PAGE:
Last year, the Los Angeles County Department of Mental Health staff, agencies, families and clients worked together to promote hope, wellness and recovery for people suffering from mental illness. We sharpened our focus on issues facing our community, working to end homelessness, divert people with a mental illness from arrest and incarceration and address the needs of vulnerable children and youth, including those experiencing abuse and trauma.
In the area of homeless programs: Last year, DMH invested $18.25 million in Mental Health Services Act (MHSA) funds for housing, bringing our total commitment to date to more than $142 million and producing 934 units of permanent housing for youth, adults, older adults and families. In addition, we expanded mental health services in Skid Row and implemented eight homeless outreach teams throughout Los Angeles County. The full implementation of Assisted Outpatient Treatment (also known as “Laura’s Law”) during this year brings yet another option for helping DMH reach those who are critically in need of assistance.
In an effort to divert individuals with mental illness from incarceration, DMH expanded Mental Health Urgent Care Centers (UCCs). Building on last year’s successful opening of a UCC on the campus of MLK Community Hospital, DMH expanded the Olive View UCC and re-opened the Westside UCC. Additional UCCs are planned for the coming year. These programs are proving effective. During 2015, law enforcement officers brought 2,612 individuals to these centers for treatment instead of arrest. DMH also expanded teams that partner mental health professionals with law enforcement to more sensitively respond to calls involving those who may have a mental illness, adding capacity in 11 cities and the Los Angeles Sheriff’s Department’s north county jurisdiction.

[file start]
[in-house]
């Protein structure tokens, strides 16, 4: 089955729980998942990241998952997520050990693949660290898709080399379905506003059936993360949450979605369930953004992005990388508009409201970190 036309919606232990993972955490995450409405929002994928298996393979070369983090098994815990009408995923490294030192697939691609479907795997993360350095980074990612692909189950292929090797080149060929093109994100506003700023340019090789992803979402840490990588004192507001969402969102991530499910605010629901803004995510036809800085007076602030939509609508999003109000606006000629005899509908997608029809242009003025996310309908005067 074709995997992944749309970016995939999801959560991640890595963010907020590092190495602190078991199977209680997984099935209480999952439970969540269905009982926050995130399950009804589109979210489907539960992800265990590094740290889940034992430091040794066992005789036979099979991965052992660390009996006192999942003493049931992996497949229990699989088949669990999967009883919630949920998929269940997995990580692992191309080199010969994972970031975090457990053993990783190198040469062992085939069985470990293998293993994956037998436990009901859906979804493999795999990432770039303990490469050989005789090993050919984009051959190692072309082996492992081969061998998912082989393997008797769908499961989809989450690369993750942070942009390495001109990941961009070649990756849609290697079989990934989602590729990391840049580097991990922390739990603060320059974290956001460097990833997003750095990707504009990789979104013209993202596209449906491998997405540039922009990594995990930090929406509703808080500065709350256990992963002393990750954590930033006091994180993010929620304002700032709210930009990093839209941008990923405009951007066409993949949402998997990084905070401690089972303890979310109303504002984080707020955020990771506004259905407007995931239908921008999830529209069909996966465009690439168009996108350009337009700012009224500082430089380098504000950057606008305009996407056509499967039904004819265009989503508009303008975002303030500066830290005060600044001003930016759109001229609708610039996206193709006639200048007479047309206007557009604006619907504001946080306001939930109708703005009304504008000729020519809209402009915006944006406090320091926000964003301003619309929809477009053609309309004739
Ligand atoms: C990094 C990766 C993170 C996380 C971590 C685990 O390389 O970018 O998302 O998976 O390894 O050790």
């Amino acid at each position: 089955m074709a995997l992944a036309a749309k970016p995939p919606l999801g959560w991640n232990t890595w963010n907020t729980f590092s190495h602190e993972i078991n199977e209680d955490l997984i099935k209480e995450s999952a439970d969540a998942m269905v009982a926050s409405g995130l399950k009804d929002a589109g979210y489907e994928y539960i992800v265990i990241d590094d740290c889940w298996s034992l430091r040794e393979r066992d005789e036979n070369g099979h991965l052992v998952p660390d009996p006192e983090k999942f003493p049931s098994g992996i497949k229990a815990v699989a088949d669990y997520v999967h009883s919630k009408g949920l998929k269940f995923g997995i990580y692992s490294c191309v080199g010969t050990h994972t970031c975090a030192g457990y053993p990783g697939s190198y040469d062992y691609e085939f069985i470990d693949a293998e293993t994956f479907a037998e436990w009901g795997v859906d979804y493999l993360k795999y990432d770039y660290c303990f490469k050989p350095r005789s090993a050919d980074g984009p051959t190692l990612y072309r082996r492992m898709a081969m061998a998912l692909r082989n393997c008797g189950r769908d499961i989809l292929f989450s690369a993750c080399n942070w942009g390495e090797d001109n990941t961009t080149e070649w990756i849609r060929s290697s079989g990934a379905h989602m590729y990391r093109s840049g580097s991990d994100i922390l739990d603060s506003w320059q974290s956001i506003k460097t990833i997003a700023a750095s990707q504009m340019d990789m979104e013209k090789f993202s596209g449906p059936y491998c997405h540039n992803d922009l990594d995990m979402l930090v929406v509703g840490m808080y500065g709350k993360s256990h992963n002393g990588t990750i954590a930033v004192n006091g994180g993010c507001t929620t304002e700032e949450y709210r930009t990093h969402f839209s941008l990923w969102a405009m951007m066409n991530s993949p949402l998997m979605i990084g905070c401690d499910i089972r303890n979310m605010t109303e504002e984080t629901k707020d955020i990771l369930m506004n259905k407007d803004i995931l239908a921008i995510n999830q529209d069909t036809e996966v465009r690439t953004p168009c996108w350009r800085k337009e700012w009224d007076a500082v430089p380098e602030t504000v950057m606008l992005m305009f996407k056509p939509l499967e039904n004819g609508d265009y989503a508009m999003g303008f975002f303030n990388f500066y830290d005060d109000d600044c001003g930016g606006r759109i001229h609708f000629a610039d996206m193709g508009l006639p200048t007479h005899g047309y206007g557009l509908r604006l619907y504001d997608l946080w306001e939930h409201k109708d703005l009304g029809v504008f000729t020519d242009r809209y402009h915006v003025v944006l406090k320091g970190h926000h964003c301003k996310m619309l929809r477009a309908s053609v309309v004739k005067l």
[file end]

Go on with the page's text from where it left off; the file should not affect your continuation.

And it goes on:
DMH also successfully engaged and supported vulnerable youth with mental illnesses, including those who are homeless, by increasing drop-in centers. And, as part of the Board of Supervisors-initiated multi-agency response for combating the commercial sexual exploitation of our most vulnerable children and youth, the department, with the direct support of Board offices, developed a curriculum and trained close to 300 clinical staff to enhance awareness and increase specific clinical skills for providing trauma-informed care and services to young victims.
We know that collaboration is the key to achieving wellness. We are proud to report that over the past two years, 3,729 individuals have been trained in Mental Health First Aid – including the staff of 7 other county departments, 278 representatives of faith-based organizations, staff of community colleges and housing authorities, and interested community members. We look forward to an exciting 2016—a year in which we will continue to enhance our efforts through partnership.